Every film you have not seen is a new film, which is why young film buffs need to go back before the year they were born and seek out the work of the greats during the forties, fifties, sixties, seventies and eighties. There you will find waiting for you many great films, great performances, legends who for a time walked as kings.
Such an actor was the great Paul Newman!
Old blue eyes they called him for his piercing, startling baby blues. Blessed with good looks, remarkable talent and intelligence, he would spend fifty years in the business becoming one of the greatest actors in film, a strong and talented director, and philanthropist who made hundreds of millions for the charities he supported.
Newman was both great actor and movie star, as comfortable in a low-budget film as he was in a blockbuster. He was fearless in his choice of roles, and often portrayed a full-out bastard, unrepentant in his actions, not concerned with the consequences. His first film in Hollywood saw him woefully miscast in a period piece, ‘The Silver Chalice’ (1953), and he left, ran back to New York and the Actors Studio where he worked on his craft and found his way back to Broadway. Eventually he came back to Hollywood where he replaced James Dean in a couple of films, and then earned his first Oscar nomination for ‘Cat on a Hot Tin Roof’ (1958), giving a fine performance as Brick.
When Brando faltered and fell out of favor in the sixties it was Newman who picked up his torch as the greatest young actor, and ran with it with a remarkable run of brilliant work in the sixties including ‘The Hustler’ (1961), ‘Sweet Bird of Youth’ (1962), ‘Hud’ (1963), ‘Hombre’ (1964), ‘Cool Hand Luke’ (1967), and ‘Butch Cassidy and the Sundance kid’ (1969). He had the ability to portray an unlikable guy but then smile and disarm us with his grin and those eyes, which made him dangerous. Through the seventies he worked constantly but not always doing excellent work. Often cast in “big” event movies, he would flex those movie star muscles and do excellent work, all the while winking at the audience. Certainly ‘Slap Shot’ (1977) remains among his best films, and then in the eighties he was doing brilliant work again, challenging himself as an actor. ‘The Verdict’ (1982) earned some of the best reviews of his career and finally working with Martin Scorsese, he won that elusive Academy Award for Best Actor for ‘The Color of Money’ (1986). After what seemed a lifetime of nominations, on his seventh he won, exactly one year after being given a Lifetime Achievement Award. If anyone thought he would rest on that laurel, no chance, and he surpassed that performance in ‘Nobody’s Fool’ (1994) and again in ‘Road to Perdition’ (2002).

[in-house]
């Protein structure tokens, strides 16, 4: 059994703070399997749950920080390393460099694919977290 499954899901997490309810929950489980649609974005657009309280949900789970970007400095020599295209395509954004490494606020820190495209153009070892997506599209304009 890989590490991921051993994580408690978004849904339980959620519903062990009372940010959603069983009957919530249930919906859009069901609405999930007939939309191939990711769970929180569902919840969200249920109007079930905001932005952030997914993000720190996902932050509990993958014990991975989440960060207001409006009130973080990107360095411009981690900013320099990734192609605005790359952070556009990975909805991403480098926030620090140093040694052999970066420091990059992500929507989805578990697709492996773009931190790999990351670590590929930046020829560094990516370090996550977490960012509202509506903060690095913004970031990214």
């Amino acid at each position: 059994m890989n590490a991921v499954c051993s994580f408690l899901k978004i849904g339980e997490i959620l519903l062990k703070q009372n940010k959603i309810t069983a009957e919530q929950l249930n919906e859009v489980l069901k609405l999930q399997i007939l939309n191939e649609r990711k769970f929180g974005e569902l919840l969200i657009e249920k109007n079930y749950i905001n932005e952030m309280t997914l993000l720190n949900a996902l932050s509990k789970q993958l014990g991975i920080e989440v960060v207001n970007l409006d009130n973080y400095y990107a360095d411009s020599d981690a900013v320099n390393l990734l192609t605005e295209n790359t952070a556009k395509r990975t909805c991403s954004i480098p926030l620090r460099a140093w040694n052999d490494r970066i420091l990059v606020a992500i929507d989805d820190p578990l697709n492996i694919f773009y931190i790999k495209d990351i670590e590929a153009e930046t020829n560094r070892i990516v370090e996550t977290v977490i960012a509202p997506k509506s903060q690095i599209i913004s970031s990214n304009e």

If he had a best kept secret performance it was as one half of ‘Mr. and Mrs. Bridge’ (1990), a Merchant-Ivory production, meaning prestige, in which he was outstanding as a cantankerous judge trying to deal with strife at home in the form of his rebellious daughter and evolving wife. Though his wife, Joanne Woodward got the lion’s share of great reviews and an Oscar nomination, Newman equals her throughout the film.
I had the chance to interview Newman before he passed and it was a privilege. Settling into his chair we spoke of his career, his work in the sixties when three performances in six years should have won him three Academy Awards for Best Actor. He remains proud of his New York Film Critics Award and DGA nod for Best Director for ‘Rachel, Rachel’ (1968), which the Academy nominated for Best Picture but not director. We discussed acting, the art, the craft and his own admiration for Brando, saying “that cat had it all”. Funny, they said the same about Newman. Here is the list of top Paul Newman movies, selected from his vast filmography. You can watch some of the best Paul Newman movies on Netflix or Hulu or Amazon Prime.
9. Butch Cassidy and the Sundance Kid (1969)
One of his most likable characters, he is Butch Cassidy, an outlaw on the run from a gang hellbent on getting him and his partner, the fast drawing, deadly, the Sundance Kid. He cheats at everything, he lies, he betrays, but never his partner, not ever. They are joined at the hip; even when Sundance is with his girl, Cassidy is not far away. A revisionist Western, it was a smash success leading he and co-star Redford to star in ‘The Sting’ (1973) which won seven Academy Awards.
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8. The Color of Money (1986)
Twenty five years after the end of ‘The Hustler’ (1961), Eddie is still hustling, though not pool anymore, but booze. He has done well for himself, become well off, drives a Cadillac, and has the money to stake an astonishing young hustler he encounters in a bar. Hoping to make money off the kid, played with rambunctious energy by Tom Cruise, he realizes too late the kid is a flake (or is he?) and it is Eddie himself being scammed. Newman settles back into the character easily, making him wiser, gentler, but vulnerable. For this, finally, he won that Best Actor Oscar that had so long eluded him.